We left them a few minutes later, glad they were safe. All told, the whole episode probably took about 20 minutes, although it still feels like almost no time was taken. My hands were shaking for a good hour after that, sometimes a little, sometimes a lot, usually when I let my imagination take me to all of the Could Haves.
~ Wednesday, July 31, 2002
 
Hopefully, my sister Joy-Anne doesn't read this blog, because I just found out what her Christmas present will be: Black Sabbath sung in Latin, 14th century-style. I just listened to the MP3 of "War Pigs", and all I have to say is "Wow". Thanks to Mark Shainblum for pointing this out.
 
500 pounds of unsalted butter gets you an excuse to set up the Butter Cow Cam! I imagine trying to tip her would be a tad messy.
 
Related to the giant Star Wars ship that was for sale on eBay, here's a MechStar playhouse. I don't know what ComStar Guard is, but then, I'm old and out of touch these days. (Thanks to boing boing)
~ Tuesday, July 30, 2002
 
Sorta related to the previous post: We live in a cool world, sometimes, with plenty of signs that yes, maybe, the SF age is just around the corner. Laser-propulsion for paper airplanes? Check. Scramjet? Check.
 
The new space race appears to be building up steam. I knew that this Canadian crew was claiming they had a good design, but it's good to hear that they are testing things that actually work.
 
And speaking of cartoons, here's some interesting news about everyone's favorite web-slinger.
 
You know, with all the other stuff going on in the world, it's remarkably anal and shallow of me to care about this, but so what: Good for Bugs! But what I don't get is how Mickey can place so far down the list, and how Daffy ends up behind Fat Albert, of all people!
 
Bloodhag is a speed metal band from Seattle who got a mention on NPR over the weekend. The beauty of these guys is the fact that they are all book geeks, and every one of their songs is about science fiction, fantasy, and horror writers. They've played in libraries, and throw books at their fans. The site is worth dropping by.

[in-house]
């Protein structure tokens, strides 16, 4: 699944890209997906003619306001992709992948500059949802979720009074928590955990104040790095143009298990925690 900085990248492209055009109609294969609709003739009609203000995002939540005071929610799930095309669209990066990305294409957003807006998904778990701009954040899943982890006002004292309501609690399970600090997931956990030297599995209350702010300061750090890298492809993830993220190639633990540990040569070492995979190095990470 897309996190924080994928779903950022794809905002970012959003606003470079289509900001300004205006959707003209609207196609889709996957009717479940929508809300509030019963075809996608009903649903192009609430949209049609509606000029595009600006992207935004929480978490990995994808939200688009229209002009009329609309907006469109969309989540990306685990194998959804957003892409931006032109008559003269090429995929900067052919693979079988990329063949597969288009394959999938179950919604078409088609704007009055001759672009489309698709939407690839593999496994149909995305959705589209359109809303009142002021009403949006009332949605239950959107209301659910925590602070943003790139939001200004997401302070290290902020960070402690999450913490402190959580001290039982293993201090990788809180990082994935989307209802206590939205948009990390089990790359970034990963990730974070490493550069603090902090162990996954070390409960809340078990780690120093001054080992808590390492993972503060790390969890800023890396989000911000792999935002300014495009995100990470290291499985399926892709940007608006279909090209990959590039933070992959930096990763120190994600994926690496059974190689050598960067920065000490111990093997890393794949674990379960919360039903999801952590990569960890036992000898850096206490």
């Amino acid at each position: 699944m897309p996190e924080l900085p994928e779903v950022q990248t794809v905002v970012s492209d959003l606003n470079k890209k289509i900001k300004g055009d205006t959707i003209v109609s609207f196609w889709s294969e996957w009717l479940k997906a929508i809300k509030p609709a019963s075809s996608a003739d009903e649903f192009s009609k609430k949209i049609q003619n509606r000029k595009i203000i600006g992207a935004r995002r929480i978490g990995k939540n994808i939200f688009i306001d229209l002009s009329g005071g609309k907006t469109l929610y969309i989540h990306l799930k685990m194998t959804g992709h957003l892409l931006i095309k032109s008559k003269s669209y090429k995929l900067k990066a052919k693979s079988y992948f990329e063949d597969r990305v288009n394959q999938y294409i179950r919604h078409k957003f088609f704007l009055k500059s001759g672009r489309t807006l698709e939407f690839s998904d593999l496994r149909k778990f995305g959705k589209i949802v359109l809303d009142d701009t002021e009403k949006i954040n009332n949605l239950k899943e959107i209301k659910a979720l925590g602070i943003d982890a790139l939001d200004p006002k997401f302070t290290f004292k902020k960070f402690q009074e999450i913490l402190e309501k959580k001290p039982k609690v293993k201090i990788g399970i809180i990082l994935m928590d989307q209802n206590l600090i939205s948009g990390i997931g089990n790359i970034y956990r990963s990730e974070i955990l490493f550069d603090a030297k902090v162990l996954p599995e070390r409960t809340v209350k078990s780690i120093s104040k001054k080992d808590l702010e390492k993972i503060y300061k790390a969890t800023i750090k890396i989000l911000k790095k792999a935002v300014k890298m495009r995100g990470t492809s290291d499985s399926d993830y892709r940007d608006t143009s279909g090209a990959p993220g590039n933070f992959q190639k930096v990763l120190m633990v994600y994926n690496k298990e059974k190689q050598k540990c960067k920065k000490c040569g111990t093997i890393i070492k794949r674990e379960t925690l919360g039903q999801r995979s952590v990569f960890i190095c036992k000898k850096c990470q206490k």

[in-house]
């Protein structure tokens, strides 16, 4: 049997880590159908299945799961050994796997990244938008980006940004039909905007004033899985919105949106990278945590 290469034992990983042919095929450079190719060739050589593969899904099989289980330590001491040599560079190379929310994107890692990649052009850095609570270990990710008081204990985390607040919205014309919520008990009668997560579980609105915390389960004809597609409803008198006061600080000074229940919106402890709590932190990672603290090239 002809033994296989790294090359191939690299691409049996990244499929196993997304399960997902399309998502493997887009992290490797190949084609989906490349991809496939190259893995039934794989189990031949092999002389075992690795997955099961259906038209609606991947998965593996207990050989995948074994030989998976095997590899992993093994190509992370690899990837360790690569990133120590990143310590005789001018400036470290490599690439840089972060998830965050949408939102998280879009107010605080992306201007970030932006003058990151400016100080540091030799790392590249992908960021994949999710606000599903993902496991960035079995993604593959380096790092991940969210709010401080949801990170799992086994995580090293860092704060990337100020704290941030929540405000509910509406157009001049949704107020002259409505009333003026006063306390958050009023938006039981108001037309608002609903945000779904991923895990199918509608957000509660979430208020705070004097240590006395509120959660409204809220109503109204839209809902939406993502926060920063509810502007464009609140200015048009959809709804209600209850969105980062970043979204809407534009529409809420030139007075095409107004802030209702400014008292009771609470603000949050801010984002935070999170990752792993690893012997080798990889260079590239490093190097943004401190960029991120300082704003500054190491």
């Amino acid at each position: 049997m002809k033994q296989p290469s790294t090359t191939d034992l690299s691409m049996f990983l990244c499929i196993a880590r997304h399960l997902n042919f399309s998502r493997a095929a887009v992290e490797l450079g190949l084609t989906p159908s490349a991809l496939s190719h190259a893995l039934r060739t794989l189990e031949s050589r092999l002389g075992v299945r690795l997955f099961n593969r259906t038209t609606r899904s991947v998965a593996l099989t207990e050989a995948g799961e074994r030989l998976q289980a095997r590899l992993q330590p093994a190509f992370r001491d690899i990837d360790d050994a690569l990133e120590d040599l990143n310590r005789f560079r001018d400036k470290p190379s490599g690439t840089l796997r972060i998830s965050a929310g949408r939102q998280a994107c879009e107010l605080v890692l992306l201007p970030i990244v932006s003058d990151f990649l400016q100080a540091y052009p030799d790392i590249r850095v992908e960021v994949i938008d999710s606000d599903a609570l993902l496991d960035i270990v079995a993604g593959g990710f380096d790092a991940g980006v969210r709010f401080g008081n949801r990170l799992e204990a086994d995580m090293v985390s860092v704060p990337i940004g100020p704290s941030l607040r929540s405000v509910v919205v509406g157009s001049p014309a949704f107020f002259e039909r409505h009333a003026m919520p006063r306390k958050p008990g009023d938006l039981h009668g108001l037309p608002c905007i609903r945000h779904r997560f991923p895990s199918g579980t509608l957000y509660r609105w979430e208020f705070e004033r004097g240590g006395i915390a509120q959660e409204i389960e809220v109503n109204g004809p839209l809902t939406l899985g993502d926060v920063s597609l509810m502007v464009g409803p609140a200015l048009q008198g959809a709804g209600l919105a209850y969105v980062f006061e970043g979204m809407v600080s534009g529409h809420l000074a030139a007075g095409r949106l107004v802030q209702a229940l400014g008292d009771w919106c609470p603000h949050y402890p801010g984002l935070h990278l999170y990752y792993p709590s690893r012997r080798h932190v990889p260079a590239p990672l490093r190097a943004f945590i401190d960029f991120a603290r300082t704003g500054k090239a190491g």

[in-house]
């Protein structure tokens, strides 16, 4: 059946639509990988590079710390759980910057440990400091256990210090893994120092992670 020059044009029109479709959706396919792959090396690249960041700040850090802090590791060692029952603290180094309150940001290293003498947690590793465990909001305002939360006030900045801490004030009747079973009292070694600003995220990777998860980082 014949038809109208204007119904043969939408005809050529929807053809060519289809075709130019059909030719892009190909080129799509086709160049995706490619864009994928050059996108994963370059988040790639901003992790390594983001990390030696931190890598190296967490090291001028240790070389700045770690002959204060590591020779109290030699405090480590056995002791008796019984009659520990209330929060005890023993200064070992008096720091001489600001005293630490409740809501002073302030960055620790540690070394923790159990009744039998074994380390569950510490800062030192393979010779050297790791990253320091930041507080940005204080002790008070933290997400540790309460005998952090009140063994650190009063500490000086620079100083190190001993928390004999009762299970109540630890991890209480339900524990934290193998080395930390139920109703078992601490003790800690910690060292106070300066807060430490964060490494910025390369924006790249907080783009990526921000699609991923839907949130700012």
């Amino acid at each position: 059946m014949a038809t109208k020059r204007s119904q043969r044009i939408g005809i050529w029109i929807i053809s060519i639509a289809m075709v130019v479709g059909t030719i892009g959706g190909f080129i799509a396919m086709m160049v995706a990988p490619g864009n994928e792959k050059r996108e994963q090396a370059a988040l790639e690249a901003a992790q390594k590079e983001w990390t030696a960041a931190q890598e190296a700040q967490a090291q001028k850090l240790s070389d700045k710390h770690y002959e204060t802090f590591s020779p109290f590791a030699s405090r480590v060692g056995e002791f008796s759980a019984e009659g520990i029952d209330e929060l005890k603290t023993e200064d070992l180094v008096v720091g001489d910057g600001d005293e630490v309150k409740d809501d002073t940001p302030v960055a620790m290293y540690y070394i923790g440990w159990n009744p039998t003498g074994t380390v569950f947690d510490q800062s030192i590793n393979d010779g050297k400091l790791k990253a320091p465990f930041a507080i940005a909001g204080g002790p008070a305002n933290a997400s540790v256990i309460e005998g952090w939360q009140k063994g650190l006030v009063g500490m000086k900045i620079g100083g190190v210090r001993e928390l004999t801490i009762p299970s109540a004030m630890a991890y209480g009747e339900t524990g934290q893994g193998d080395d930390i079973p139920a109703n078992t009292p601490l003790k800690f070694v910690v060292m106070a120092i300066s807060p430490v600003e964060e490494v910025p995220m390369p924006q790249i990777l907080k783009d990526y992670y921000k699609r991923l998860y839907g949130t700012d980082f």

~ Monday, July 29, 2002
 
Tip o' the hat to Aaron V. Humphrey at the Den of Ubiquity for the right type of unsolicited advice: the welcome kind.
 
The horror, the horror! I recall playing in a baseball tournament at Telus Field, and a cow mascot for a country station was there. Aidan has never been so terrified in his life. Not that the kids ever let Jo watch me play soccer or baseball, but this time I think she had to physically leave the facility.
 
You're not allowed to kill civilians. Slacktivist has become my favorite blog, not the least of which he's like me and can't figure out how to put up permanent links and the like. Which perhaps I'll get help on when I'm away next week. Anyhow, back to the topic at hand. There are great links here, to both sides of the coin, and some cogent arguing, coupled with a few bludgeons. Well done.
~ Sunday, July 28, 2002
 
Oof. Played soccer on Friday night, the first time since we moved here in October. They take the game way serious here, making you try out for teams, and up to my age (39) you play the Open game, along with teen all-stars. In Edmonton and Logan, it was a tad more casual; teams that wanted to be anal and serious could be, but for everyone else it was an open-door policy, and as long as you wanted to play and were willing to come out, you were in.

I could make any team I try out for, no problem. I'm a good player, best on my team and leading scorer in Logan, but I don't have the time to commit to two games and one practice a week. I write, I work part time, I'm in university, and I coach Aidan's team. I'd like to still have a life. But I found this Friday night group, just a drop-in thing, and the other day there were 12 of us, playing on a shortened field. Felt good, although I do ache.

Next up: golf, in Peace River next Saturday. Haven't been on the links for two years now.